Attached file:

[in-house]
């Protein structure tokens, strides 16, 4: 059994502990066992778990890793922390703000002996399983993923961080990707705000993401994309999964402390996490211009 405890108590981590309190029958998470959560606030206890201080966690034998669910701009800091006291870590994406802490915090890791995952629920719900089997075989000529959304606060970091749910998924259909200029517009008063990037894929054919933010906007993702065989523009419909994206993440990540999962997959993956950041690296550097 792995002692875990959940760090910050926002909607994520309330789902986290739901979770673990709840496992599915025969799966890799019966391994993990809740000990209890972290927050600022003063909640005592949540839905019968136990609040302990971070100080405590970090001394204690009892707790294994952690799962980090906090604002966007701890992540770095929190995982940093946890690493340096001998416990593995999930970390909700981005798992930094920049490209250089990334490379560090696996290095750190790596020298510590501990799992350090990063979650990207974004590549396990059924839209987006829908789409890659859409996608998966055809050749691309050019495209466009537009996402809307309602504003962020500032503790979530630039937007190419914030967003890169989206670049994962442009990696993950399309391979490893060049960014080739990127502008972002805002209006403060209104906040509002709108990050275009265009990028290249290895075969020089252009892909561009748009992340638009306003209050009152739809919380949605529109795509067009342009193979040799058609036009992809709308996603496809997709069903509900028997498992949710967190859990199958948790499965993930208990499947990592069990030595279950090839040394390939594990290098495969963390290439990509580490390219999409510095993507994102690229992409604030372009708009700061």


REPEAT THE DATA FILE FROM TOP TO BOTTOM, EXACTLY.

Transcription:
[in-house]
């Protein structure tokens, strides 16, 4: 059994502990066992778990890793922390703000002996399983993923961080990707705000993401994309999964402390996490211009 405890108590981590309190029958998470959560606030206890201080966690034998669910701009800091006291870590994406802490915090890791995952629920719900089997075989000529959304606060970091749910998924259909200029517009008063990037894929054919933010906007993702065989523009419909994206993440990540999962997959993956950041690296550097 792995002692875990959940760090910050926002909607994520309330789902986290739901979770673990709840496992599915025969799966890799019966391994993990809740000990209890972290927050600022003063909640005592949540839905019968136990609040302990971070100080405590970090001394204690009892707790294994952690799962980090906090604002966007701890992540770095929190995982940093946890690493340096001998416990593995999930970390909700981005798992930094920049490209250089990334490379560090696996290095750190790596020298510590501990799992350090990063979650990207974004590549396990059924839209987006829908789409890659859409996608998966055809050749691309050019495209466009537009996402809307309602504003962020500032503790979530630039937007190419914030967003890169989206670049994962442009990696993950399309391979490893060049960014080739990127502008972002805002209006403060209104906040509002709108990050275009265009990028290249290895075969020089252009892909561009748009992340638009306003209050009152739809919380949605529109795509067009342009193979040799058609036009992809709308996603496809997709069903509900028997498992949710967190859990199958948790499965993930208990499947990592069990030595279950090839040394390939594990290098495969963390290439990509580490390219999409510095993507994102690229992409604030372009708009700061």